University News

LGBTQ Center event promotes nuanced view of bisexuality

Robyn Ochs discusses bisexuality’s lack of visibility, unique issues bi+ people confront

By
Senior Staff Writer
Friday, September 23, 2016

More than 40 people gathered in the Faunce Memorial Room Thursday evening to discuss bi+ sexual identities and how to augment their visibility.

“Raise your hand if you’ve ever heard that bisexuality is a phase.”

Robyn Ochs began her presentation, “Understanding Bisexuality: Challenging Stigma and Reducing Disparity among College Students,” Thursday evening with a declaration of pride: She is celebrating 40 years of identifying as bisexual this September.       

       “So let me be Exhibit A,” Ochs said.

Ochs, an activist, author and educator, centered her presentation on the people she refers to as bi+: those who do not identify with the sexuality binary and use terms like bi, pan, queer, heteroflexible, asexual, questioning and no label, to name a few.

     Visibility of bi+ people is one of the most prominent issues people in that identity group face, Ochs said, so she presented a wide array of data that demonstrated how bi+ people exist in society today. Notably, a lot of large research projects lump people under the lesbian-gay-bisexual umbrella and do not disaggregate data for people who only identify as bi+, further diminishing their visibility, she said.

     Data indicate that bi+ youth experience lower levels of happiness and higher rates of drug and alcohol use than both their straight and gay or lesbian peers. Bi+ youth also report having fewer adults with whom to discuss their sexuality and related experiences and are less likely to be out. The lower rates of being out extend into adulthood, Ochs noted.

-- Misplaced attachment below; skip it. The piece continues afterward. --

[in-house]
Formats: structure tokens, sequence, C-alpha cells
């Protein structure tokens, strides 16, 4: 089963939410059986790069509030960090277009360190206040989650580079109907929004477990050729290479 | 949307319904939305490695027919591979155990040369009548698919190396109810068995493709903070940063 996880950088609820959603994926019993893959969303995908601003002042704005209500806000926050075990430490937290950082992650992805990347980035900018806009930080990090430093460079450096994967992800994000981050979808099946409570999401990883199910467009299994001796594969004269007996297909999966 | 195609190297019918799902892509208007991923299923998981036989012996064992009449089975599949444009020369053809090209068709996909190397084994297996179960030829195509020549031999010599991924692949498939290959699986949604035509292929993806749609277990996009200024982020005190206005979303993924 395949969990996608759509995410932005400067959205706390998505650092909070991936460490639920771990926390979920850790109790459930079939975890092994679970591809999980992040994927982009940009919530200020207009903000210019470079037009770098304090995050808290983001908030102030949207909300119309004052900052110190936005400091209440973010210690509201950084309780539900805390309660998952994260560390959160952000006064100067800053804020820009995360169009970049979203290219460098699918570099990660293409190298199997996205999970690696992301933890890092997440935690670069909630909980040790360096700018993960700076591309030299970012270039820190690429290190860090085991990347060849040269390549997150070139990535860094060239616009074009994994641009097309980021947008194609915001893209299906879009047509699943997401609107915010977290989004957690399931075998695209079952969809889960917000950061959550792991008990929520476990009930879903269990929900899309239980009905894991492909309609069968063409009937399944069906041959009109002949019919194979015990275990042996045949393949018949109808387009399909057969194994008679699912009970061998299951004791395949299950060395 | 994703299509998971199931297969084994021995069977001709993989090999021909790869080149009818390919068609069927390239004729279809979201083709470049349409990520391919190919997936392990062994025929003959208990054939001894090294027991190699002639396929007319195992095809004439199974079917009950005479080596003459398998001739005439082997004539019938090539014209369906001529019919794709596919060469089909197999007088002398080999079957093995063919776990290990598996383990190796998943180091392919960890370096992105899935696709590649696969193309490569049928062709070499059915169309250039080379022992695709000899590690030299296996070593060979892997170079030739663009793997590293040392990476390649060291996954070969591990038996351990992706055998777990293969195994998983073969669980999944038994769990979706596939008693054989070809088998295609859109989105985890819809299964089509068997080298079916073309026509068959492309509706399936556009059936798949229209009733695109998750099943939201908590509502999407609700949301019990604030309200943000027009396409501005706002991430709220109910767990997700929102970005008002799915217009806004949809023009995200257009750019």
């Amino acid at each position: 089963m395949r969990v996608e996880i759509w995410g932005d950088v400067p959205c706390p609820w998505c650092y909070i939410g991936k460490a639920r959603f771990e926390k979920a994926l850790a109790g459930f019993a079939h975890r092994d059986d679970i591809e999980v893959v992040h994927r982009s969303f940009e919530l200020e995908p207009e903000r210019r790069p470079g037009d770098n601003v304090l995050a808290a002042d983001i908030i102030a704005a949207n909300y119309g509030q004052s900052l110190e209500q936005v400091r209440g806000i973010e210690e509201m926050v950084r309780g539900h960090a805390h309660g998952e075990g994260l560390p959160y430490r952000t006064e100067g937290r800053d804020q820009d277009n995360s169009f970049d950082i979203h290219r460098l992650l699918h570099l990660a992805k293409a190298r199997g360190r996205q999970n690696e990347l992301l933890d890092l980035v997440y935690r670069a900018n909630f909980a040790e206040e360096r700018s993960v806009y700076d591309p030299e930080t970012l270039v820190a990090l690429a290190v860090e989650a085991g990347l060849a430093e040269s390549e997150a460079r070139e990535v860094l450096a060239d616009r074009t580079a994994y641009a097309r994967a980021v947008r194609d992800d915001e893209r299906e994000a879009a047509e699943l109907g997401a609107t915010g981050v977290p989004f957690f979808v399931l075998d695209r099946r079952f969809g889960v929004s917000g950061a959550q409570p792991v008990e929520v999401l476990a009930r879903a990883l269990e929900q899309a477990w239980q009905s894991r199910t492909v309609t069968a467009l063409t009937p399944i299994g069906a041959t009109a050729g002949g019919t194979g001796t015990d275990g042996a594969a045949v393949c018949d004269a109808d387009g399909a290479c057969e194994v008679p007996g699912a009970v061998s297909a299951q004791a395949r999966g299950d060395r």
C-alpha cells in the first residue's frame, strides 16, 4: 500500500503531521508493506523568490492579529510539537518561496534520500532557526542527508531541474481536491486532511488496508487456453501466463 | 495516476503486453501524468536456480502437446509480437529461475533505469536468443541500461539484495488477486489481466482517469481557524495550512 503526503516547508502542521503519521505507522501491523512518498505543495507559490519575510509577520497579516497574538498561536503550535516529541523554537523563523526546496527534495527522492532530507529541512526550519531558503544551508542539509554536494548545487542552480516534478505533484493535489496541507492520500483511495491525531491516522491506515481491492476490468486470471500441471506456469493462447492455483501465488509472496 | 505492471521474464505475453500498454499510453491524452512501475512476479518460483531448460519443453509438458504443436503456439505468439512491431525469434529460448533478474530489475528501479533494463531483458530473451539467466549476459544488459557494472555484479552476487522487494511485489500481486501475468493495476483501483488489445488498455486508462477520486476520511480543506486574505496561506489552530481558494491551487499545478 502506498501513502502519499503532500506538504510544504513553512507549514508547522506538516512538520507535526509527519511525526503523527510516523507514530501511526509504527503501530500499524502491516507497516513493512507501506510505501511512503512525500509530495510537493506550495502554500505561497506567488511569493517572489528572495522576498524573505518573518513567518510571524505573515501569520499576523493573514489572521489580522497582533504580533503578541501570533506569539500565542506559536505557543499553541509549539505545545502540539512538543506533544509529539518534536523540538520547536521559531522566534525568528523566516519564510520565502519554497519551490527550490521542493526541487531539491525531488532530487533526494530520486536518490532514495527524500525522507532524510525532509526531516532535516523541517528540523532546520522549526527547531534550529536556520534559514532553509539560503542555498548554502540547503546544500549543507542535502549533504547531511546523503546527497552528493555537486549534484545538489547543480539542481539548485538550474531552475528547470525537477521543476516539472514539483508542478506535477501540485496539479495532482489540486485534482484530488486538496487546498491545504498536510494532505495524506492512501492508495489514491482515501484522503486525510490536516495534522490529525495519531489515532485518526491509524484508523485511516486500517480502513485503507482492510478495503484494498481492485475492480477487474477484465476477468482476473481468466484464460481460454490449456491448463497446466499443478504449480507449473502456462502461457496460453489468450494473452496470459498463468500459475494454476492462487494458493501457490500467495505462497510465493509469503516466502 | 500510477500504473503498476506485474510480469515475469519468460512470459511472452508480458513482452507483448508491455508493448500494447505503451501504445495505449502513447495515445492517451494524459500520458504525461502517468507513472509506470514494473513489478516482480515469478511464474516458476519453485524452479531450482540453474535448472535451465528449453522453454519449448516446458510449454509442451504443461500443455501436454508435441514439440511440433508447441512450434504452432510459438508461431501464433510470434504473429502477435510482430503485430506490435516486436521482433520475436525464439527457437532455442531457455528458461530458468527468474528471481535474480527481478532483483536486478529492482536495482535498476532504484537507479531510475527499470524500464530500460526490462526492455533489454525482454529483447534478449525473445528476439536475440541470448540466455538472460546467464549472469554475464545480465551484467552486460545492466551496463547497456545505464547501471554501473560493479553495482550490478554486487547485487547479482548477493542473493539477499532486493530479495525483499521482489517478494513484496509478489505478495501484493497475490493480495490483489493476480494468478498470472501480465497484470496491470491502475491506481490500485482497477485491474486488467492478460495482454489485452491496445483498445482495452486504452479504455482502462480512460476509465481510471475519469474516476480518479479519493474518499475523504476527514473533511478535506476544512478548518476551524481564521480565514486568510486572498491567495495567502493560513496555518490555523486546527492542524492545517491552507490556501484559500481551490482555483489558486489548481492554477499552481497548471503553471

She attributed these struggles to minority stress, or stress experienced by people in marginalized groups due to hostile social environments. Those feelings of stress, anxiety, panic and reduced happiness are “not caused by being who you are, but by being who you are in the hostile social environment,” Ochs said.

Ochs also noted that talking about bisexuality is impossible without discussing intersectionality: All of these identities interact in “complex and compounded ways,” which “limit the size of our safe spaces,” she said.

     Natalie Chapkis ’18, who identifies as bisexual and biracial, noted “a lot of parallels between bisexuality and biraciality.”

Ochs asked attendees to share examples of stereotypes projected onto the bi+ identity group.

     Audience members suggested a slew of derisive misconceptions: “They don’t exist.” “They don’t love.” “Sex addicts.” “Too afraid to admit they’re gay.” “Doing it for the attention.” “Perverts.” “Untrustworthy.”

     “Tourists in gay town,” Ochs added. She proceeded to share her own path toward identifying as bisexual. In her first semester of college, she fell in love with a woman and proceeded to reconcile herself with what bisexuality constituted for her.

     But Ochs did not come out about her identity for another five years, largely because she was deterred by the rhetoric she heard among her gay and lesbian friends.

“I don’t think I realized how much my silence cost me until it was gone,” Ochs said of the relief she felt after she finally came out to a coworker.

     But the negative rhetoric persisted, and Ochs sees that “these stereotypes are created by limitations in other people’s thinking.”

     Ochs attributed popular skepticism about bisexuality to five notions: visibility, or that bi+ people are hard to see because the default assumption is that everyone is straight; distortion, or that a perverse relationship with sex and sexuality exists in the United States; binaries, or that typical thinking orients around extremes; ignorance, or that people have not received comprehensive education on LGBTQ issues; and horizontal hostility, or that bi+ people are often not recognized within the LGBTQ community.

     Solutions to these issues include scientific research on human sexuality, more inclusive language, supporting people in and out of the community and advocating an inclusive curriculum on bisexuality. Brown currently does not have a single course with the word bisexuality in its title or course description.

Despite these challenges in the external world, Chapkis noted how she “felt a lot of love” and a really strong sense of community in the room.

     Likewise, Soo Joo RISD ’18 liked the definition of bisexuality Ochs shared, noting that she was excited by the prospect of more people understanding bisexuality.

     “I feel like more people will begin to identify” beyond the sexuality binary, Joo said, adding that the change would “have so much power to destroy social constructs.”